A vendor speaks on his mobile phone as he maintains his ledger book at a stall selling vegetables in Mumbai. Reuters

Two-thirds of India’s 1.3 billion people depend directly or indirectly on farming for their livelihood, but farm incomes only account for 14 percent of gross domestic product, reflecting a growing divide between the countryside and wealthier cities.

“I am stocking up vegetables for the entire week,” said Anjali Salunkhe, a housewife in Mumbai, fearing prices could double as they did during protests last year.

'Gaon bandh' agitation in MP

Madhya Pradesh remained largely calm on the third day of the 10-day agitation by farmers demanding remunerative prices for their produce and waiver of farm loans.

BJP MP Shatrughan Sinha, former union finance minister Yashwant Sinha, and ex-VHP leader Praveen Togadia are likely to join the stir in Mandsaur, the epicentre of last year's agitation in which six people were killed in police firing, on 8 June.

"Yashwant Sinha, Shatrughan Sinha and Praveen Togadia would attend our Dhikkar Diwas (condemnation day) programme and condolence meeting which we have rescheduled to 8 June  instead of 6 June," said Rashtriya Kisan Mazdoor Mahasangh president Shivkumar Sharma Kakkaji.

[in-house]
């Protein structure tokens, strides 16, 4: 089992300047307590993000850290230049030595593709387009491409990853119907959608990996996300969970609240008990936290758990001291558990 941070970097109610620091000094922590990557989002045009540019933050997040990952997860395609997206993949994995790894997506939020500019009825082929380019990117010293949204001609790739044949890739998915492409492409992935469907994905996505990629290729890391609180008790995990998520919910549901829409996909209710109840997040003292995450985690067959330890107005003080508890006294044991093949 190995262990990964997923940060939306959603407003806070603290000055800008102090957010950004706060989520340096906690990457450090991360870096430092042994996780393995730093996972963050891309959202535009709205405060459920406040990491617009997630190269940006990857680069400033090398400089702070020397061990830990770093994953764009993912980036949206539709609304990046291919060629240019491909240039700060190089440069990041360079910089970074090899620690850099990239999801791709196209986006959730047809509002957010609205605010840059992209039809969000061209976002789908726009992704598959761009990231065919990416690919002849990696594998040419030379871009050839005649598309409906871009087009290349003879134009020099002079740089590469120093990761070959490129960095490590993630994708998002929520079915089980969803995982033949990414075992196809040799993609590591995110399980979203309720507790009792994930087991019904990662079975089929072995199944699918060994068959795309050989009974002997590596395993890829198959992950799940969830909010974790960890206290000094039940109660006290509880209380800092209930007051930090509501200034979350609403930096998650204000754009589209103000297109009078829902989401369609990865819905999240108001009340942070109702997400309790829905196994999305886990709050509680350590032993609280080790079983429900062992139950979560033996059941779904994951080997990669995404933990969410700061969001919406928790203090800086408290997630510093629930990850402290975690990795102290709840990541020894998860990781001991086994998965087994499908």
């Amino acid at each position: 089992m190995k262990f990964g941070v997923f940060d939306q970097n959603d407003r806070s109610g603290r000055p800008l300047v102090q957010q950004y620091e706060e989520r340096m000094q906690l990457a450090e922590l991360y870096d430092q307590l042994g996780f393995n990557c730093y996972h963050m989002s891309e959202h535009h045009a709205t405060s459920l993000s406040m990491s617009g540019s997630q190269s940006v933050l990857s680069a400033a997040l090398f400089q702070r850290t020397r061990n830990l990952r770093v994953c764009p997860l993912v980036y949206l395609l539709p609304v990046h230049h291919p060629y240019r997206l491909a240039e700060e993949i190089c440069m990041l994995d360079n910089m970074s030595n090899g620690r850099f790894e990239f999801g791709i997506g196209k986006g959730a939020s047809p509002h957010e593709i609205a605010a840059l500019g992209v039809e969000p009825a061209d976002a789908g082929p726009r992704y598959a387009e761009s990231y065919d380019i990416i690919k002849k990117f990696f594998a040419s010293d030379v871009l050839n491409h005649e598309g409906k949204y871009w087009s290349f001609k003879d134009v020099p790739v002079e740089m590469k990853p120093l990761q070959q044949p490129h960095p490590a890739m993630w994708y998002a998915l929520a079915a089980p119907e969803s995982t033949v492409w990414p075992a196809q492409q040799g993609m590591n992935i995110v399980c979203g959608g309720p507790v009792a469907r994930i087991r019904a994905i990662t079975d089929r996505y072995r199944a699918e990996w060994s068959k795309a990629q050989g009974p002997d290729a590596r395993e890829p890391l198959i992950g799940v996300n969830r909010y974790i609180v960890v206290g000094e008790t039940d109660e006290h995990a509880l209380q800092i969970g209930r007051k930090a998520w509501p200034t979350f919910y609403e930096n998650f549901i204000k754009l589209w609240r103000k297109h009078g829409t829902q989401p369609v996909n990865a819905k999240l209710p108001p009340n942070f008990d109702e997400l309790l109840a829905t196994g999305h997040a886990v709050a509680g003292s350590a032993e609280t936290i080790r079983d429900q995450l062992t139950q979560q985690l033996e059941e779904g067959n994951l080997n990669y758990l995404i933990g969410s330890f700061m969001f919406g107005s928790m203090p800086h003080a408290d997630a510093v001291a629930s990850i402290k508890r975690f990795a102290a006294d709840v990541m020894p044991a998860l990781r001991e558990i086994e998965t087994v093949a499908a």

The Mahasangh, a federation of 130 farmers' bodies from across the country, is spearheading the nationwide protest.

Sharma alleged the police have been trying to break the ongoing Gaon bandh agitation by forcing farmers to come out of villages with agricultural produce.

"This is a village shutdown agitation and farmers are not coming out of their villages. However, police are trying to make farmers leave villages by adopting various means. At places, the administration is sharing fake videos showing that farmers are not participating in the agitation," he alleged.

Meanwhile, the police have beefed up security in Mandsaur ahead of Congress chief Rahul Gandhi's visit on June 6 to mark the first anniversary of killing of six farmers.